Joko Beck, Charlotte, Nothing special: Living Zen. 1993, p 168.

Attention is a spacious way to invite the dropping away of self through awareness of everything, anything, right here. To forget the self is to be enlivened by the floor beneath you and walls around you – enlivened as floor and as walls. With a soft and fixed gaze fostering a quiet mind, there is vitality in carpet, wood floor, and droplets of water hanging on, under a railing. When mind is active on things to come or that have been, vitality is diminished.

Attention can be considered as form for our practice. Form is the container within which we can release considerations extra to these circumstances. While sitting, there is no need to expend any effort to decide whether I’m going to get up and eat potato chips – now is not the time – that choice was made when I entered the room, and bowed to the altar. Attention is also not separate from the experience at hand. Bowing at the period’s end is part of attention, and at once not separate from the resonance of the bell, or the bow of the followers of the Way to your right and left, and those linked to us all by Zoom.

While engaged in formal sitting we bring our attention to the practice, you to yours, and me to mine. Whether that relates to the breath, a koan, or sound. While cooking we bring our focus to chopping, washing, stirring, and tasting. Attention in the kitchen is open. Getting lost in the chopping might mean scorching what is in the pan on the stove. So our awareness includes all that is appropriate. What is appropriate will likely exclude some things as well. When surprised by the red brake lights of a car stopped in front of you on the highway, it is fitting to focus on braking, mirrors, swerving, without focus on the colors of the clouds in evening light.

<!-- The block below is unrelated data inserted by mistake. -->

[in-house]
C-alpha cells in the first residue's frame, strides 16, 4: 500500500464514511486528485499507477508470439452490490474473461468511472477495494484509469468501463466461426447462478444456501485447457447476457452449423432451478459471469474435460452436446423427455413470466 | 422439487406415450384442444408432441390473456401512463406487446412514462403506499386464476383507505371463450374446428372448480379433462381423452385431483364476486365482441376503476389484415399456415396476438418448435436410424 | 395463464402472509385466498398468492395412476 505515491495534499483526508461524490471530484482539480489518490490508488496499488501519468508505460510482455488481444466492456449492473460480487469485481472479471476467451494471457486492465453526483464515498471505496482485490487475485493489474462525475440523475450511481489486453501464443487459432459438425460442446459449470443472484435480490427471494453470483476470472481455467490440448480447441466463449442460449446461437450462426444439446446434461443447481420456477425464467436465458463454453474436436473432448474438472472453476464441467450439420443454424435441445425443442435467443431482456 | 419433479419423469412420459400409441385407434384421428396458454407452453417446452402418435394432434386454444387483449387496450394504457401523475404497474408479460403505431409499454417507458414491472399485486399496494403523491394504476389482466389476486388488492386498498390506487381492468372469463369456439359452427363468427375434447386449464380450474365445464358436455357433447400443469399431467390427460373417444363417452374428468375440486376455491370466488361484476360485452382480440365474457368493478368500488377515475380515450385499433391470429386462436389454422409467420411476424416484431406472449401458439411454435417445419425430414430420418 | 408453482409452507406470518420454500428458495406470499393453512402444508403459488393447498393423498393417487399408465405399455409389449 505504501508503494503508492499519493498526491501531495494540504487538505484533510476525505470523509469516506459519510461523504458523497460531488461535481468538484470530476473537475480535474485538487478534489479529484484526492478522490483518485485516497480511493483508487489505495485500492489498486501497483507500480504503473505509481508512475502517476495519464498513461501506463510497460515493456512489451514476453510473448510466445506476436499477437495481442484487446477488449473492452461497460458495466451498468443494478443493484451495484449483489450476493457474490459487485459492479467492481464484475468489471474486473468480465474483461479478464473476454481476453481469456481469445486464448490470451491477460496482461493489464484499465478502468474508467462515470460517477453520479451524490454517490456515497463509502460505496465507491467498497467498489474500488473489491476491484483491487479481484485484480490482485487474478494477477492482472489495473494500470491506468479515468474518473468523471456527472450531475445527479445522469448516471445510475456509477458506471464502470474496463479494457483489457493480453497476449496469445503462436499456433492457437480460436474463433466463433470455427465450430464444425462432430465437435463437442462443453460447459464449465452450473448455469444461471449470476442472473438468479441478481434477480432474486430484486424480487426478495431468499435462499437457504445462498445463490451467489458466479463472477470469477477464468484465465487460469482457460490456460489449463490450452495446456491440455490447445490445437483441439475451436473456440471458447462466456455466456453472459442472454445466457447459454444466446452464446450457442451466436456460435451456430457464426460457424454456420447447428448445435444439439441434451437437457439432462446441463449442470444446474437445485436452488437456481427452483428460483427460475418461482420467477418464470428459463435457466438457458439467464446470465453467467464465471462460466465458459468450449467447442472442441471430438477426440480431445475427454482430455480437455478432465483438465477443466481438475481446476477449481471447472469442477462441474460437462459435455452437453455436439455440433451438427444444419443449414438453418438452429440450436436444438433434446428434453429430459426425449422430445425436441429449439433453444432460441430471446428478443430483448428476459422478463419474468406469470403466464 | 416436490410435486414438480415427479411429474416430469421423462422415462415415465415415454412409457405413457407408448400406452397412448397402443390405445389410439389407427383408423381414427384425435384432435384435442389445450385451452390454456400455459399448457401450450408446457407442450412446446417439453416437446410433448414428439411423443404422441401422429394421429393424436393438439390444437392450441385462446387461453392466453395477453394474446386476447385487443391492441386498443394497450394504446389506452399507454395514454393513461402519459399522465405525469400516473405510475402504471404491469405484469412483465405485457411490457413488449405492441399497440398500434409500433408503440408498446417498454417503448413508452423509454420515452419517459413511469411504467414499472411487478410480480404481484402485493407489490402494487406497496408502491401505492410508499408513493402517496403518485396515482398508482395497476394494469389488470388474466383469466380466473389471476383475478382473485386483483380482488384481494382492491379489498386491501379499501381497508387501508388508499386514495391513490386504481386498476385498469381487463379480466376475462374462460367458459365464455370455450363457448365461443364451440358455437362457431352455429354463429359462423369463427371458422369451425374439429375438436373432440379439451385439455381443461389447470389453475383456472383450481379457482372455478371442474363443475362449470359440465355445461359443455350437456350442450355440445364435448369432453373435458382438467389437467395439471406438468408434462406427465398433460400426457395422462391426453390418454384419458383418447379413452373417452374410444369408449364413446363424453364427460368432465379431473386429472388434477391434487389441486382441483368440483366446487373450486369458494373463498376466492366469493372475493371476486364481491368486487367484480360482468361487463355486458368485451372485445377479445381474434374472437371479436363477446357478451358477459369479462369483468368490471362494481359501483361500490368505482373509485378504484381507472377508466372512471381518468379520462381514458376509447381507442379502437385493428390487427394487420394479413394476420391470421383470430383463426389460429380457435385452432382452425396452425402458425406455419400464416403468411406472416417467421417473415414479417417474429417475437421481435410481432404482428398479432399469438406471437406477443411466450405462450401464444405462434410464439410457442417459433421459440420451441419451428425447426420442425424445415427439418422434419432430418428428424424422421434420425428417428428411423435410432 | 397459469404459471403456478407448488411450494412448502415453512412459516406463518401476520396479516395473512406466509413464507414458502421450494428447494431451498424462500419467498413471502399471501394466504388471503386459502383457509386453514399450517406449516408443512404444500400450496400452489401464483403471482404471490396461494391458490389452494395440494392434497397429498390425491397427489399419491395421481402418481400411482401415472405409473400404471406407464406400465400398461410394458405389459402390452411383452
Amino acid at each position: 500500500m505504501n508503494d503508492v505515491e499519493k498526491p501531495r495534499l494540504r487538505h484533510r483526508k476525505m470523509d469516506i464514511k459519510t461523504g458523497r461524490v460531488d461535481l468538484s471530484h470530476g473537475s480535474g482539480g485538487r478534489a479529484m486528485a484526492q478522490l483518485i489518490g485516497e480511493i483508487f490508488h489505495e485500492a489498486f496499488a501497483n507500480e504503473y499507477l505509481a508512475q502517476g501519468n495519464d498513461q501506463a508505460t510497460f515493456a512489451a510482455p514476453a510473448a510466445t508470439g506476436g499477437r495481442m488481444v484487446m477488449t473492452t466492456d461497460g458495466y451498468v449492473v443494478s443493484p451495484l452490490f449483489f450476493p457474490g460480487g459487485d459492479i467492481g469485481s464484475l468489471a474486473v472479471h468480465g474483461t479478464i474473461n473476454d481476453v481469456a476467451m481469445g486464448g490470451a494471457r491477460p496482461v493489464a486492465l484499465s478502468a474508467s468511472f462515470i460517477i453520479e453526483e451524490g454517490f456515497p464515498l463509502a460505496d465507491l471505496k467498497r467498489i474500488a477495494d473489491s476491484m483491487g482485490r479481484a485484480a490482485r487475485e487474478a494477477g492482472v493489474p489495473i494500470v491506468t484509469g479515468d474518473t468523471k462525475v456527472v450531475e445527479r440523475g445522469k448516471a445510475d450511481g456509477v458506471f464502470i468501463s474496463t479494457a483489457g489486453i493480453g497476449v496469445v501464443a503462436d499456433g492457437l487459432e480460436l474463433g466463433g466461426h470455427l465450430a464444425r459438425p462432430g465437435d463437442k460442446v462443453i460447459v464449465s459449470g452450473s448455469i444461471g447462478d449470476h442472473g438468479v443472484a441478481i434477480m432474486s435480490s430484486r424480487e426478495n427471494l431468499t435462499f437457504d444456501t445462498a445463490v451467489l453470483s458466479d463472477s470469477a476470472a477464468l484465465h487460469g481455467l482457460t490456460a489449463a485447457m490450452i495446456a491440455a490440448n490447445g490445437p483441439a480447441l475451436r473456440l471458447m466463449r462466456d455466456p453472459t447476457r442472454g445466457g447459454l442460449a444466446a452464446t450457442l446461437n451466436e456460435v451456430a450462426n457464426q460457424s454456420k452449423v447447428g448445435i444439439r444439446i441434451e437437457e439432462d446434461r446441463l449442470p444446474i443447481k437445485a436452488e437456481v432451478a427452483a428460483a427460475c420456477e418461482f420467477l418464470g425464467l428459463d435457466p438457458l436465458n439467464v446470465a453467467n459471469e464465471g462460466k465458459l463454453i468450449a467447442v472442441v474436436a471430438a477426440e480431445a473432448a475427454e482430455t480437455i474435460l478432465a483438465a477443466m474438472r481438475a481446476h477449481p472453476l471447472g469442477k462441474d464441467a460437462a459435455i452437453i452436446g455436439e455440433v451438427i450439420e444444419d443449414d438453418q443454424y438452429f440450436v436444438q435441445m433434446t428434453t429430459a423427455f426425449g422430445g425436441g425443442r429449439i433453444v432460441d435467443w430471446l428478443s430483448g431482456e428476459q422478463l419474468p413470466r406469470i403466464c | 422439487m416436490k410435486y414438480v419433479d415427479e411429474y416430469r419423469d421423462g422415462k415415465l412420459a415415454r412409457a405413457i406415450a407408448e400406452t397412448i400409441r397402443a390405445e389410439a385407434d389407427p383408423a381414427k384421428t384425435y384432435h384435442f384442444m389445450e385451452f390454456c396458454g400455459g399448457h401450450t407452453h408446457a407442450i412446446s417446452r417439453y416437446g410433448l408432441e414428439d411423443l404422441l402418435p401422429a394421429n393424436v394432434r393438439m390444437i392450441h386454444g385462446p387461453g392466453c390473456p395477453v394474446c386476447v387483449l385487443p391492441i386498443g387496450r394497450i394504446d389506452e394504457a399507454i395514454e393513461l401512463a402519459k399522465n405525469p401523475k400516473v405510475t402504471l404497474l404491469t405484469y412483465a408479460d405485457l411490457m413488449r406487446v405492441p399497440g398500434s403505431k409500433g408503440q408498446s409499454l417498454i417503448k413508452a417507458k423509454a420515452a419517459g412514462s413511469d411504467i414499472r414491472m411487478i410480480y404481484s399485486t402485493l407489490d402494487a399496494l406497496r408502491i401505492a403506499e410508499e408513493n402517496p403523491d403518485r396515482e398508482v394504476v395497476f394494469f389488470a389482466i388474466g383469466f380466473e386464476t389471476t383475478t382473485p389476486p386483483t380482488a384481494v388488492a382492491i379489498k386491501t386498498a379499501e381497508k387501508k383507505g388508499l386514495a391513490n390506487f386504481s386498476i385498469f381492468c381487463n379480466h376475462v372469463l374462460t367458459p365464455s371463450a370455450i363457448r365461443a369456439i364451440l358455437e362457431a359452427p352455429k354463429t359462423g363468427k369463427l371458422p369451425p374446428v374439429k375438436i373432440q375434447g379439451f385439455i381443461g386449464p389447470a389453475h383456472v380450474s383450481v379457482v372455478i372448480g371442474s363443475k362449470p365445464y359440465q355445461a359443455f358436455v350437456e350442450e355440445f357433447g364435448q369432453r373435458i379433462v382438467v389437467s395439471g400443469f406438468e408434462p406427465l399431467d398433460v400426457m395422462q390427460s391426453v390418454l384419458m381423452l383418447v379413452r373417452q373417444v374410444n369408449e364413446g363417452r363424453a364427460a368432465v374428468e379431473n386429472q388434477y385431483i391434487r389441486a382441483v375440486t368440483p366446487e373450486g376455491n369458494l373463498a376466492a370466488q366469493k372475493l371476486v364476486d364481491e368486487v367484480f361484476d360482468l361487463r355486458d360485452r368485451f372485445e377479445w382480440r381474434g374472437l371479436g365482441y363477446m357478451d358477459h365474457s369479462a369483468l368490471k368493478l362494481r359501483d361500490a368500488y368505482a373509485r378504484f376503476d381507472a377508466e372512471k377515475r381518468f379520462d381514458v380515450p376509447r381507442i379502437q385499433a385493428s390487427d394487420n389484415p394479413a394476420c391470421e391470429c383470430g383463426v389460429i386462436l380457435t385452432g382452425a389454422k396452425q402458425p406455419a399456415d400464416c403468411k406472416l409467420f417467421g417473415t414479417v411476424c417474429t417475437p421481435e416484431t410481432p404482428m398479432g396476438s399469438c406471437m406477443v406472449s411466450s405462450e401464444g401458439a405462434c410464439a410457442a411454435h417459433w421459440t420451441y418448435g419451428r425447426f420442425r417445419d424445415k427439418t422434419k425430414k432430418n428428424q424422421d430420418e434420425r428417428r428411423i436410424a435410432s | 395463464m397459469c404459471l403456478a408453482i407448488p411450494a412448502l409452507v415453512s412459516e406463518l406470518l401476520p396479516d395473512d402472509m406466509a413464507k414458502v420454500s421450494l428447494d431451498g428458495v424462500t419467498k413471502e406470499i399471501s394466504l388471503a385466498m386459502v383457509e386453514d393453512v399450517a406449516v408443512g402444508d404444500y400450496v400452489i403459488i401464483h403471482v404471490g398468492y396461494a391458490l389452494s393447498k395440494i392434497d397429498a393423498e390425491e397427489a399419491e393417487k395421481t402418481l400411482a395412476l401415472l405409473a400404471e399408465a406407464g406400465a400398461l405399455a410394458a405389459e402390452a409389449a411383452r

This fifth day of non-residential intensive retreat is another chance to integrate our ancient practice to lives on city streets, in our own homes, and including interactions with other people. Ichu was asked for great wisdom, without qualifying the question in context of a dojo. Ichu’s response of attention, was also not limited to any specific context – the wisdom is portable across centuries, miles, and settings. The student struggled to understand the immediacy of Ichu’s wisdom which declined all philosophy.

There is a great freedom in Ichu’s teaching. Attention is enough. We come to the one dojo we all share, with an intention to focus. We apply ourselves by engaging with our breath, our koan, with this sound. In the dojo we can more often have clarity regarding “attention means attention.” When we are sitting diligently on our cushion, and start to smell lunch in the next room, we may recognize hunger. So far, so good. We have all sat long enough to know what might next arise – “I wonder what’s for lunch,” then, “When is she going to ring the bell?” And perhaps, “Maybe I’ll pick up something for dinner on the way home…”…and off we go.

On the fifth day we may also imagine we can smell the end of the retreat. It can be a time to renew and adapt to practice today. Find your way.